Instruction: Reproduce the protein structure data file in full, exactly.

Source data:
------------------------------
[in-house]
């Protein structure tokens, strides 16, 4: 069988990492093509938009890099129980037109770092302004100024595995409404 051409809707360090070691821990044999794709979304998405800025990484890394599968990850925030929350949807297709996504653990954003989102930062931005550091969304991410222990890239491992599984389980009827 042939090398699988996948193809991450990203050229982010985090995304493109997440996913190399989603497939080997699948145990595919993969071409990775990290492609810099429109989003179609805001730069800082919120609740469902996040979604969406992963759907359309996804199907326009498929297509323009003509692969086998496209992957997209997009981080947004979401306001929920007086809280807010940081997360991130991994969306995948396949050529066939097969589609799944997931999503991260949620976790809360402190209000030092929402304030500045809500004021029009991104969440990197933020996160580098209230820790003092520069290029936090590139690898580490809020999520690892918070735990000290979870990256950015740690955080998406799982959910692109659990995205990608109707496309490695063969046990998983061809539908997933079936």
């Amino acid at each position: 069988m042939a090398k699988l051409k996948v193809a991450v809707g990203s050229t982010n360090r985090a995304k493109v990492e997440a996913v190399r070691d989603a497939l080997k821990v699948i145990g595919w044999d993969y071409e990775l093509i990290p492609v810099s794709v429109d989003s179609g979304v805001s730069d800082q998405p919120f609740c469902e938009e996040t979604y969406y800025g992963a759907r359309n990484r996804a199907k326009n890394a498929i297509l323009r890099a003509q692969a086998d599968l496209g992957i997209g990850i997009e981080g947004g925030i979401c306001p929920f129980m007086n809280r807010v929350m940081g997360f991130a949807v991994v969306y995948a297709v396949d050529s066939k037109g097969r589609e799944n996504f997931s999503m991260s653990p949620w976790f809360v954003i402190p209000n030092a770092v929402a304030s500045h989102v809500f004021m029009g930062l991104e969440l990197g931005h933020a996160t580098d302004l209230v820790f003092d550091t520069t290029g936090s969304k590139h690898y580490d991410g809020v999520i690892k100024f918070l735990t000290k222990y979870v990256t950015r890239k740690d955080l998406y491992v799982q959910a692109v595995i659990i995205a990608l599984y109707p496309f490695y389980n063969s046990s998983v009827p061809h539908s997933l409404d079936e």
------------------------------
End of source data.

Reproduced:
[in-house]
């Protein structure tokens, strides 16, 4: 069988990492093509938009890099129980037109770092302004100024595995409404 051409809707360090070691821990044999794709979304998405800025990484890394599968990850925030929350949807297709996504653990954003989102930062931005550091969304991410222990890239491992599984389980009827 042939090398699988996948193809991450990203050229982010985090995304493109997440996913190399989603497939080997699948145990595919993969071409990775990290492609810099429109989003179609805001730069800082919120609740469902996040979604969406992963759907359309996804199907326009498929297509323009003509692969086998496209992957997209997009981080947004979401306001929920007086809280807010940081997360991130991994969306995948396949050529066939097969589609799944997931999503991260949620976790809360402190209000030092929402304030500045809500004021029009991104969440990197933020996160580098209230820790003092520069290029936090590139690898580490809020999520690892918070735990000290979870990256950015740690955080998406799982959910692109659990995205990608109707496309490695063969046990998983061809539908997933079936």
């Amino acid at each position: 069988m042939a090398k699988l051409k996948v193809a991450v809707g990203s050229t982010n360090r985090a995304k493109v990492e997440a996913v190399r070691d989603a497939l080997k821990v699948i145990g595919w044999d993969y071409e990775l093509i990290p492609v810099s794709v429109d989003s179609g979304v805001s730069d800082q998405p919120f609740c469902e938009e996040t979604y969406y800025g992963a759907r359309n990484r996804a199907k326009n890394a498929i297509l323009r890099a003509q692969a086998d599968l496209g992957i997209g990850i997009e981080g947004g925030i979401c306001p929920f129980m007086n809280r807010v929350m940081g997360f991130a949807v991994v969306y995948a297709v396949d050529s066939k037109g097969r589609e799944n996504f997931s999503m991260s653990p949620w976790f809360v954003i402190p209000n030092a770092v929402a304030s500045h989102v809500f004021m029009g930062l991104e969440l990197g931005h933020a996160t580098d302004l209230v820790f003092d550091t520069t290029g936090s969304k590139h690898y580490d991410g809020v999520i690892k100024f918070l735990t000290k222990y979870v990256t950015r890239k740690d955080l998406y491992v799982q959910a692109v595995i659990i995205a990608l599984y109707p496309f490695y389980n063969s046990s998983v009827p061809h539908s997933l409404d079936e």